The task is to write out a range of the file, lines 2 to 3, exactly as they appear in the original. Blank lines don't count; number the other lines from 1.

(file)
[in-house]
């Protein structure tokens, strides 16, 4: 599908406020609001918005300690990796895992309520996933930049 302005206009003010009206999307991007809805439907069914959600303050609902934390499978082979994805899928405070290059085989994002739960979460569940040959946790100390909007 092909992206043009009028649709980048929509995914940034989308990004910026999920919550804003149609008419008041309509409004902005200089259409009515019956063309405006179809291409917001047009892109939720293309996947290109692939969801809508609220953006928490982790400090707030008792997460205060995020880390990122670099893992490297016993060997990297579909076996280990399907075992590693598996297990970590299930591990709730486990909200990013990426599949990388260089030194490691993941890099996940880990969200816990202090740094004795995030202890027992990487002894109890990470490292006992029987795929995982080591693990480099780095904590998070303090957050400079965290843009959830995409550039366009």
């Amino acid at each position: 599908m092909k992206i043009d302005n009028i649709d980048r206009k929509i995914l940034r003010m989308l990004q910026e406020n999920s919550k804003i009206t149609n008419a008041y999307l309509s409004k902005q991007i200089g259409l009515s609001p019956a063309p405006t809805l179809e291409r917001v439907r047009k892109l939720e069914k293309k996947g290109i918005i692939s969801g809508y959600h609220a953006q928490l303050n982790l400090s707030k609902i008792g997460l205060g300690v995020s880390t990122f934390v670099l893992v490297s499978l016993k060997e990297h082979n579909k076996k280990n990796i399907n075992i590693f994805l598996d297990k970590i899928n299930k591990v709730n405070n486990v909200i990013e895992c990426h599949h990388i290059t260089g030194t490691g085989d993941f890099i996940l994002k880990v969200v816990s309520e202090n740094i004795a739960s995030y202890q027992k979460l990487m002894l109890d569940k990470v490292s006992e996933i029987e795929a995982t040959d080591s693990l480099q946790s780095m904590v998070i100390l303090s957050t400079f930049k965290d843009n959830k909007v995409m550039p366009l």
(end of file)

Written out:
């Protein structure tokens, strides 16, 4: 599908406020609001918005300690990796895992309520996933930049 302005206009003010009206999307991007809805439907069914959600303050609902934390499978082979994805899928405070290059085989994002739960979460569940040959946790100390909007 092909992206043009009028649709980048929509995914940034989308990004910026999920919550804003149609008419008041309509409004902005200089259409009515019956063309405006179809291409917001047009892109939720293309996947290109692939969801809508609220953006928490982790400090707030008792997460205060995020880390990122670099893992490297016993060997990297579909076996280990399907075992590693598996297990970590299930591990709730486990909200990013990426599949990388260089030194490691993941890099996940880990969200816990202090740094004795995030202890027992990487002894109890990470490292006992029987795929995982080591693990480099780095904590998070303090957050400079965290843009959830995409550039366009």
């Amino acid at each position: 599908m092909k992206i043009d302005n009028i649709d980048r206009k929509i995914l940034r003010m989308l990004q910026e406020n999920s919550k804003i009206t149609n008419a008041y999307l309509s409004k902005q991007i200089g259409l009515s609001p019956a063309p405006t809805l179809e291409r917001v439907r047009k892109l939720e069914k293309k996947g290109i918005i692939s969801g809508y959600h609220a953006q928490l303050n982790l400090s707030k609902i008792g997460l205060g300690v995020s880390t990122f934390v670099l893992v490297s499978l016993k060997e990297h082979n579909k076996k280990n990796i399907n075992i590693f994805l598996d297990k970590i899928n299930k591990v709730n405070n486990v909200i990013e895992c990426h599949h990388i290059t260089g030194t490691g085989d993941f890099i996940l994002k880990v969200v816990s309520e202090n740094i004795a739960s995030y202890q027992k979460l990487m002894l109890d569940k990470v490292s006992e996933i029987e795929a995982t040959d080591s693990l480099q946790s780095m904590v998070i100390l303090s957050t400079f930049k965290d843009n959830k909007v995409m550039p366009l």